Canadian restaurant gives free food to those who can't afford to pay
Its sign reads: “Free meal for the homeless every day from 3 p.m. - 4 p.m.”
Tackling homelessness and food insecurity can seem like an insurmountable feat, but a Middle Eastern restaurant in St. John’s, Newfoundland, is doing its part to help.
Big Bite Pita opened just over a year ago. In April, the restaurant put up a sign in the window that reads, “Free meal for the homeless every day from 3 p.m. - 4 p.m.”
But the owners offer free food to whoever needs it, whenever they need it.
"We can afford to give," Sameh Ibrahim, the restaurant’s owner, told Global Citizen. "Business is very tough, and supplies and everything [are] expensive … [but] why not help?”
The restaurant’s free meal policy started when a man came in asking what he could get for the few dollars he had. The owners told him he could have whatever he wanted.
Ibrahim said that the number of people they feed for free varies per day, but they do see some of the same people almost daily.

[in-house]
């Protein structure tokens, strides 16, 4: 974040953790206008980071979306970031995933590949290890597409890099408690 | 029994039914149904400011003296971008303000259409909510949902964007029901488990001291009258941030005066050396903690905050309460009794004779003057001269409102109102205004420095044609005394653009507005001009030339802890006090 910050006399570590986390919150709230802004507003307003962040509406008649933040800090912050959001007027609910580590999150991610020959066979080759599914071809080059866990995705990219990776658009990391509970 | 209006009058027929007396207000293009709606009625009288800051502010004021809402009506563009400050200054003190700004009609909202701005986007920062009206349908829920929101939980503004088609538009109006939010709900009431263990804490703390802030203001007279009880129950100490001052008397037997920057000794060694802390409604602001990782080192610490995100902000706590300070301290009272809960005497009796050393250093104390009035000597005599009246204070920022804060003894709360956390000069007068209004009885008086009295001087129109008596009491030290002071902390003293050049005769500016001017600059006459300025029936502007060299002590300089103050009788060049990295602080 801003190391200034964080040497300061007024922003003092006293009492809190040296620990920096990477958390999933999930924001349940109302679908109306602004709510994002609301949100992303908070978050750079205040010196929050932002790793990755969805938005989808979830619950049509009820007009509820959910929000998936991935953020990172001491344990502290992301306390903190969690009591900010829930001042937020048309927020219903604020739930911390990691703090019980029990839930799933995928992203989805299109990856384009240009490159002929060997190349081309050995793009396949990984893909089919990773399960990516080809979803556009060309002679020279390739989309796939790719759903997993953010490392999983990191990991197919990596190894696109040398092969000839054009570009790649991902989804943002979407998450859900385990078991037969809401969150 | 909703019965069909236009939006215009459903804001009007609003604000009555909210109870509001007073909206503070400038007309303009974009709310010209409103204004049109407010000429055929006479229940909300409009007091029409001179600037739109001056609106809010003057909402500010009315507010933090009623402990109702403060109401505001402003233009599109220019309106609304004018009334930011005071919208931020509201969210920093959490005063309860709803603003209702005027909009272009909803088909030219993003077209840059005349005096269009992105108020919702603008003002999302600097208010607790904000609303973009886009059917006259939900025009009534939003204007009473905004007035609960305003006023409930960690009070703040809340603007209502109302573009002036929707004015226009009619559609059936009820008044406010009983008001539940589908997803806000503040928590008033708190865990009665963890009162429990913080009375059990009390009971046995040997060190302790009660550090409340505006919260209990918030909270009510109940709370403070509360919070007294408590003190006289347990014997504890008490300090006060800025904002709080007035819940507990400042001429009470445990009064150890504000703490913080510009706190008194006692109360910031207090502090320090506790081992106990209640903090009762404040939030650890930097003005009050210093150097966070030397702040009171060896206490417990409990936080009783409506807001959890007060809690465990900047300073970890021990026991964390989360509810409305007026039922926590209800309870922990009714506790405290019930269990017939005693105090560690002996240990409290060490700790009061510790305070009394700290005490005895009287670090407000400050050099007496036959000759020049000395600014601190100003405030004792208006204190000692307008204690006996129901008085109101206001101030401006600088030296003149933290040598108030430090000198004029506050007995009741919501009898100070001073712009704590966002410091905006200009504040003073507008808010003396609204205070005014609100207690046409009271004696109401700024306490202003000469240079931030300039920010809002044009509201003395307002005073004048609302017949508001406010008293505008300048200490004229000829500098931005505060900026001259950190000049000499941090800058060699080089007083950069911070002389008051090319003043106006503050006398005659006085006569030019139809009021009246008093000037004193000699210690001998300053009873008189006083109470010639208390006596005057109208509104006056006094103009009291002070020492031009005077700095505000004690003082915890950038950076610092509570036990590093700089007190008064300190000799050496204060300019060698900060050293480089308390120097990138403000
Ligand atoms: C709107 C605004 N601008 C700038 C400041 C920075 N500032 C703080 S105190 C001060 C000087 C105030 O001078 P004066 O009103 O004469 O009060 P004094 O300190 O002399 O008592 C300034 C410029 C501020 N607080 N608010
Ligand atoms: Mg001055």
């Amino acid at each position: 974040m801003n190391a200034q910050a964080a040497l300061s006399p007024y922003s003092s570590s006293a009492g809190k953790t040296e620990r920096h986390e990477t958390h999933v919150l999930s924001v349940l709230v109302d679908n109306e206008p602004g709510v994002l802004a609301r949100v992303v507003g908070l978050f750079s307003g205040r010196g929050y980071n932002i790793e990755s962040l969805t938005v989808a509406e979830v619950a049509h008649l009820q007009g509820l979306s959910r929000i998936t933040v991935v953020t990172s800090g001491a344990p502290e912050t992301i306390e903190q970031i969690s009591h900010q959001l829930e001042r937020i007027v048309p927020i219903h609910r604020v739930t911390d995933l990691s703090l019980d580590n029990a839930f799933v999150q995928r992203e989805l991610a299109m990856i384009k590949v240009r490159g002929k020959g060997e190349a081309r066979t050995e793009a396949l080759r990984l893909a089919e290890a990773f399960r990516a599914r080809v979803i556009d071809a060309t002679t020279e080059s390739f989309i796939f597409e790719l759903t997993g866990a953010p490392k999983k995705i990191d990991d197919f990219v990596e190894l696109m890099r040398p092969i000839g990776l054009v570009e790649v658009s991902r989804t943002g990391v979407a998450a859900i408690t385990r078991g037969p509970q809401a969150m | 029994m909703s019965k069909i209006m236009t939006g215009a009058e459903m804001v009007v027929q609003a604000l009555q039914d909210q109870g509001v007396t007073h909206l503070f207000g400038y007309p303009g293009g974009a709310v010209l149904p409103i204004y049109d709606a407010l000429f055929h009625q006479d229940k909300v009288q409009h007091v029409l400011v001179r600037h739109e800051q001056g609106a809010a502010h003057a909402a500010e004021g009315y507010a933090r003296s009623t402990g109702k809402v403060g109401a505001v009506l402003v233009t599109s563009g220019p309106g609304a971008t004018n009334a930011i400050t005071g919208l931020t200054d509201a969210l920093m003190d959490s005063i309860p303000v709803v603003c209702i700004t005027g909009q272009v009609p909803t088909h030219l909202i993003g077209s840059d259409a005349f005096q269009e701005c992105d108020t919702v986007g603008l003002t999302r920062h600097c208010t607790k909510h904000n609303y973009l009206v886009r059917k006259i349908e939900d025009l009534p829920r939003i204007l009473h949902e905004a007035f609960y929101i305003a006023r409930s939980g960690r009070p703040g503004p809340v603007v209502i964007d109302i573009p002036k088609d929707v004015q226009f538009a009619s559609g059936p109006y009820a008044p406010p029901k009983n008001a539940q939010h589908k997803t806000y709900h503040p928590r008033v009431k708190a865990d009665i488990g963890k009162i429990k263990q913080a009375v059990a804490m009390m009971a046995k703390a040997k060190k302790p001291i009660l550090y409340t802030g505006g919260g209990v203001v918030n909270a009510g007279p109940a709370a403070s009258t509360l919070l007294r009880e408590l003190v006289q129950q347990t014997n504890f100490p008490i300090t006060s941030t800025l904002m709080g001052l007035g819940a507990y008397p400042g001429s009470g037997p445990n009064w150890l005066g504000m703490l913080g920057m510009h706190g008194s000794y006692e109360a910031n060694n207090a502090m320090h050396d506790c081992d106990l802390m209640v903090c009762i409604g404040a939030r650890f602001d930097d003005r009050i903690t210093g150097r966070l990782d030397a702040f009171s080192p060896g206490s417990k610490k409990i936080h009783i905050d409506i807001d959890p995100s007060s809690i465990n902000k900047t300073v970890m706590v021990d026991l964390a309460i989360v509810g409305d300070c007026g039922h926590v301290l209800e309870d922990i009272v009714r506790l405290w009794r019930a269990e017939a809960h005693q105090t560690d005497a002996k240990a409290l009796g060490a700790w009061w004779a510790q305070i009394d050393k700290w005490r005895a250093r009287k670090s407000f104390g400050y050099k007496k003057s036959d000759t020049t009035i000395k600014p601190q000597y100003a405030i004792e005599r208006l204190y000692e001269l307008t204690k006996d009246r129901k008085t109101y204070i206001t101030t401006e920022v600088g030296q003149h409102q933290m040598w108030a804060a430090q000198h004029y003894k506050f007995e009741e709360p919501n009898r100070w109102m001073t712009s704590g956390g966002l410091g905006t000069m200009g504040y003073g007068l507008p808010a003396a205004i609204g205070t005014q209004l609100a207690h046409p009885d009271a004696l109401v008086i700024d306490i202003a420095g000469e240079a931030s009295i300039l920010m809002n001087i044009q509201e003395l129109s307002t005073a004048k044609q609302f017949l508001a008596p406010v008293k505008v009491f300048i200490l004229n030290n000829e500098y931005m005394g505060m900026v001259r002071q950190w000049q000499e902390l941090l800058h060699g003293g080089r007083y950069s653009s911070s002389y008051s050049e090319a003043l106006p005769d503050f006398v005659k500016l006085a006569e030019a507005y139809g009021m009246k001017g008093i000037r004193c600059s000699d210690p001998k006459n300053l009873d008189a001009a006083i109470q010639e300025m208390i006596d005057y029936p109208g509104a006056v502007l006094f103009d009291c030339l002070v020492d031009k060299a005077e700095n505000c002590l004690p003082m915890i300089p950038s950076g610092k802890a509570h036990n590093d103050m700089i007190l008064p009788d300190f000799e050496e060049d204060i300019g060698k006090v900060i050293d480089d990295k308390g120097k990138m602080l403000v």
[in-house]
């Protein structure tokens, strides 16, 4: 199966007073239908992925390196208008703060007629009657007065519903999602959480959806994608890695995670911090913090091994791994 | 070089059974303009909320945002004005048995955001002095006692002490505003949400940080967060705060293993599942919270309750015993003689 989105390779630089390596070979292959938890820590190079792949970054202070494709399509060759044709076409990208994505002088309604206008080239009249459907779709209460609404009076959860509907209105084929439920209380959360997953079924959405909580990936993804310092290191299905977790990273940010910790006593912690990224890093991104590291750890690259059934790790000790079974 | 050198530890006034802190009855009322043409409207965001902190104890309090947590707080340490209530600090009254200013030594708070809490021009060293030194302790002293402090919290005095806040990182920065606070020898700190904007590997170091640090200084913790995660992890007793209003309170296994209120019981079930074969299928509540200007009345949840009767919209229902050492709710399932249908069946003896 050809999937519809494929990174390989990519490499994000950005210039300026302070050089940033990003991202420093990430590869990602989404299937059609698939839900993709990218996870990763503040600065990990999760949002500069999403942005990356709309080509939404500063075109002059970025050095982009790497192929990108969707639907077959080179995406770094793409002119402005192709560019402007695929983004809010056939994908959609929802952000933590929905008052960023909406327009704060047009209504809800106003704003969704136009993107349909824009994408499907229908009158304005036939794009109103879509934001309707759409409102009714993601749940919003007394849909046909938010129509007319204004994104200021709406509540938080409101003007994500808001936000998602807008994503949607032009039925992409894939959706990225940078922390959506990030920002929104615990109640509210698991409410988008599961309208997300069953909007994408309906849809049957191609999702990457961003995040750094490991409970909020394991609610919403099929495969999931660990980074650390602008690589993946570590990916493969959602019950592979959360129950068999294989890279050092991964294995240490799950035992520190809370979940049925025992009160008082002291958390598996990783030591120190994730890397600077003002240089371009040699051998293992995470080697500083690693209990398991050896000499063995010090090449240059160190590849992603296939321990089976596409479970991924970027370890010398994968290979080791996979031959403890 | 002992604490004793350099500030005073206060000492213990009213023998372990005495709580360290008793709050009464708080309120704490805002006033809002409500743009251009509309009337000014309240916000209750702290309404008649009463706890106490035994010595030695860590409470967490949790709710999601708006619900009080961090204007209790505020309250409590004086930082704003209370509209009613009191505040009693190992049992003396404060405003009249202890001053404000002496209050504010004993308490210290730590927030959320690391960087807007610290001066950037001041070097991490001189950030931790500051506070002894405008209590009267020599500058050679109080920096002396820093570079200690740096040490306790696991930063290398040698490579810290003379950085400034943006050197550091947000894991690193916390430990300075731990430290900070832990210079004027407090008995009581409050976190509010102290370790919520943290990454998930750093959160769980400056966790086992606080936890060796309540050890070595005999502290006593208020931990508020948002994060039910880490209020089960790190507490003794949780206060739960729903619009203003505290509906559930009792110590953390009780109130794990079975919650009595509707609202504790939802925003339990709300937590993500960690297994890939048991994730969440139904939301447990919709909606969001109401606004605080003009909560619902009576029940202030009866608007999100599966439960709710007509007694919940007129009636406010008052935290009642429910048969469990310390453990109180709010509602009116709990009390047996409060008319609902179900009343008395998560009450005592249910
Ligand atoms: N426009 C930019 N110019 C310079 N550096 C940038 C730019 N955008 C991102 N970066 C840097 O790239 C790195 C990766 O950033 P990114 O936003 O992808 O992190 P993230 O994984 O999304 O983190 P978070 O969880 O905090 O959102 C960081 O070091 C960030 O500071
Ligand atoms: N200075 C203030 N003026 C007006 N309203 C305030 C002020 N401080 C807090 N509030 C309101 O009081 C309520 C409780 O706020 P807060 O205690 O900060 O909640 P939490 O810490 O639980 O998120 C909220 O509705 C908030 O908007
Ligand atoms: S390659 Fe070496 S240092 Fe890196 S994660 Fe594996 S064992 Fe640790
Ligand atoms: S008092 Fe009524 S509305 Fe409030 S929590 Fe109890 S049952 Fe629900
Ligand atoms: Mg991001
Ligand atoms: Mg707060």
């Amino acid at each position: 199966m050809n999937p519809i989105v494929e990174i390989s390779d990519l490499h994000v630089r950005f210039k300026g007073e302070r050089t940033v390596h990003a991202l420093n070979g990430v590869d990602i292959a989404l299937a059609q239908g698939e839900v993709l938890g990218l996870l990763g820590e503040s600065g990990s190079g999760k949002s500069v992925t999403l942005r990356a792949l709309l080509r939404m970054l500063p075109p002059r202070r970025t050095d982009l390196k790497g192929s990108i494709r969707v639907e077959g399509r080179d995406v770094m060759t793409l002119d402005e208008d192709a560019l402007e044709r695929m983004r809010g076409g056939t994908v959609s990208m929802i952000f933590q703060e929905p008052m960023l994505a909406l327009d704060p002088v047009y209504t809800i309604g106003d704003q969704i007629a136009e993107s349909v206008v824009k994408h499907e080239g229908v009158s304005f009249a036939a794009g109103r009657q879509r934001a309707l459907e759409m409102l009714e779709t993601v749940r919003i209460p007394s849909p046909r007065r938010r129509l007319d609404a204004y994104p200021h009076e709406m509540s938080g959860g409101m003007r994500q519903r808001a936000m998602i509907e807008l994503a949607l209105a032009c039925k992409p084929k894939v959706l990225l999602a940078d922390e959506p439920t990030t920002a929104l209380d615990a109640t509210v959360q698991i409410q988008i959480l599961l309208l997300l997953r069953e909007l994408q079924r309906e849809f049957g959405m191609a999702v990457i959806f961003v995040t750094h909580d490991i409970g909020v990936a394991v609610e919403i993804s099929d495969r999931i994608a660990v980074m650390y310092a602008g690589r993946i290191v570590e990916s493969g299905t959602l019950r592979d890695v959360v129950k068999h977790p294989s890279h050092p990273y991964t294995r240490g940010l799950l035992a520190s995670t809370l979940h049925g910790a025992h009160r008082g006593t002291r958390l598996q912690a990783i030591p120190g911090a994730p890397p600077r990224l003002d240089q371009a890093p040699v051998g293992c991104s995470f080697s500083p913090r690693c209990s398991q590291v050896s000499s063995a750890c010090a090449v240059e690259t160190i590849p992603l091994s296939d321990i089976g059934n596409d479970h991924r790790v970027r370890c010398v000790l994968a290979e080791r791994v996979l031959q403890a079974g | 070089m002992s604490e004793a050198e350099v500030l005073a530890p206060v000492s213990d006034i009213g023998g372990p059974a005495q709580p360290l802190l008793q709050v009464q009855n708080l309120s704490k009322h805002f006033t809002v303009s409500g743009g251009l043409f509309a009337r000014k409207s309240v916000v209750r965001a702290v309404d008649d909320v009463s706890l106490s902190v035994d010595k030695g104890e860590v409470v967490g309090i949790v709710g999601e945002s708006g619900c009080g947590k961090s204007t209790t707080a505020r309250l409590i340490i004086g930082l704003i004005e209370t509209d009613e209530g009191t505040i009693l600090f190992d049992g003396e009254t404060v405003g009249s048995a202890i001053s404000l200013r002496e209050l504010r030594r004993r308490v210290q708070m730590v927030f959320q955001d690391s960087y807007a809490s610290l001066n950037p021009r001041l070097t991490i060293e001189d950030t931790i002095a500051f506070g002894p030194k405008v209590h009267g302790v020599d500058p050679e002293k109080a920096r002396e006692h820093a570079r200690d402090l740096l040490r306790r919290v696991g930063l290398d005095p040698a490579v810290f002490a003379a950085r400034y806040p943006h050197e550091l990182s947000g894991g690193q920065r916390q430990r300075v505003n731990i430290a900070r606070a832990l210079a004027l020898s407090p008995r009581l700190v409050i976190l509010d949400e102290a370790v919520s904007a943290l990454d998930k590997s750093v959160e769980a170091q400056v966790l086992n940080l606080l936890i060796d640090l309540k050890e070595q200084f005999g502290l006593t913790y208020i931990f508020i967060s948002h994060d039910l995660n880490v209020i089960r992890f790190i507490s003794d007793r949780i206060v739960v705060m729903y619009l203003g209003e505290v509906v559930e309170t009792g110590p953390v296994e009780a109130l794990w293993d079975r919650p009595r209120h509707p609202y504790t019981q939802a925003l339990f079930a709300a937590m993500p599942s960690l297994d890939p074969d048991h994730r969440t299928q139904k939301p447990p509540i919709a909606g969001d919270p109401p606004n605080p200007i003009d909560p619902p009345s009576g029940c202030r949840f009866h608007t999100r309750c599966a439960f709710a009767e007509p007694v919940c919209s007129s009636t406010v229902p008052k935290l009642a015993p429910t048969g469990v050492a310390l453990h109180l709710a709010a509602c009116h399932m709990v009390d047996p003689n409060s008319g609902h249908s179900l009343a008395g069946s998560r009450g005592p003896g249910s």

A report on homeslessness in St. John’s revealed in 2018 that at least 165 people did not have stable homes. The city’s population is 108,860, according to the 2016 Census.
Food insecurity can be a hidden problem, but very real issue in Canada.
PROOF, a group of researchers dedicated to food insecurity, reported that 1 in 8 households in Canada were food insecure in 2012. This translates to 4 million people.
People also visited food banks 1.1 million times in March 2018 alone, according to Food Banks Canada.
One man who frequents the restaurant, Peter Boland, told CBC that Big Bite Pita is a different environment than the usual organizations people rely on for food assistance.
"People who have anxiety, they can't attend places like that. It's completely different here," Boland said. "Incredible, incredible people."
Patrons have also given donations at the restaurant, without prompt. Ibrahim said they don’t have a donation box set out, but that people just want to help, adding that some people just have “a big heart.”
"It's like a family here. It's really a community that you don't see anymore," Boland said.